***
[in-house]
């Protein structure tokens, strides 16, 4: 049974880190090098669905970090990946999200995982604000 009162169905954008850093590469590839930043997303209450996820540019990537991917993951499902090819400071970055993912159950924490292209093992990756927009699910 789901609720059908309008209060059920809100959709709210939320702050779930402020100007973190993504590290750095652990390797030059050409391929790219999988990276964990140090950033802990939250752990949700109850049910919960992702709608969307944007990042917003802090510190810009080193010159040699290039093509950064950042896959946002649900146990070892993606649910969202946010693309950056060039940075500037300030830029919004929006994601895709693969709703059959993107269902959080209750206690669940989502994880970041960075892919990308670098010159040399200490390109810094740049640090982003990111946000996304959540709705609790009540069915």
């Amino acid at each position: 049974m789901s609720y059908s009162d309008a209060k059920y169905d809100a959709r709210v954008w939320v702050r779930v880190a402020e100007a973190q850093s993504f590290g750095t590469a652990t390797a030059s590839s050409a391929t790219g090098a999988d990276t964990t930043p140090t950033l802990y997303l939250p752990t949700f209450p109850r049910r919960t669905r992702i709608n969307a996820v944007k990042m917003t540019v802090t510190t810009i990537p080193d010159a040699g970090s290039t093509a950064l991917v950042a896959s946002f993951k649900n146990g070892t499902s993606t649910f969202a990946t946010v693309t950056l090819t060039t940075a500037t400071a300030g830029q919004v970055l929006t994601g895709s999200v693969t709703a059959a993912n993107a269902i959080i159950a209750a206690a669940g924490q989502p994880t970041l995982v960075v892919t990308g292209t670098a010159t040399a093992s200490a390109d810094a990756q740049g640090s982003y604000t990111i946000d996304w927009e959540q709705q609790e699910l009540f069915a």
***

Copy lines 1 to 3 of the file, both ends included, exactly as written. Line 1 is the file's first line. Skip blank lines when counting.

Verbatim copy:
[in-house]
């Protein structure tokens, strides 16, 4: 049974880190090098669905970090990946999200995982604000 009162169905954008850093590469590839930043997303209450996820540019990537991917993951499902090819400071970055993912159950924490292209093992990756927009699910 789901609720059908309008209060059920809100959709709210939320702050779930402020100007973190993504590290750095652990390797030059050409391929790219999988990276964990140090950033802990939250752990949700109850049910919960992702709608969307944007990042917003802090510190810009080193010159040699290039093509950064950042896959946002649900146990070892993606649910969202946010693309950056060039940075500037300030830029919004929006994601895709693969709703059959993107269902959080209750206690669940989502994880970041960075892919990308670098010159040399200490390109810094740049640090982003990111946000996304959540709705609790009540069915």
């Amino acid at each position: 049974m789901s609720y059908s009162d309008a209060k059920y169905d809100a959709r709210v954008w939320v702050r779930v880190a402020e100007a973190q850093s993504f590290g750095t590469a652990t390797a030059s590839s050409a391929t790219g090098a999988d990276t964990t930043p140090t950033l802990y997303l939250p752990t949700f209450p109850r049910r919960t669905r992702i709608n969307a996820v944007k990042m917003t540019v802090t510190t810009i990537p080193d010159a040699g970090s290039t093509a950064l991917v950042a896959s946002f993951k649900n146990g070892t499902s993606t649910f969202a990946t946010v693309t950056l090819t060039t940075a500037t400071a300030g830029q919004v970055l929006t994601g895709s999200v693969t709703a059959a993912n993107a269902i959080i159950a209750a206690a669940g924490q989502p994880t970041l995982v960075v892919t990308g292209t670098a010159t040399a093992s200490a390109d810094a990756q740049g640090s982003y604000t990111i946000d996304w927009e959540q709705q609790e699910l009540f069915a």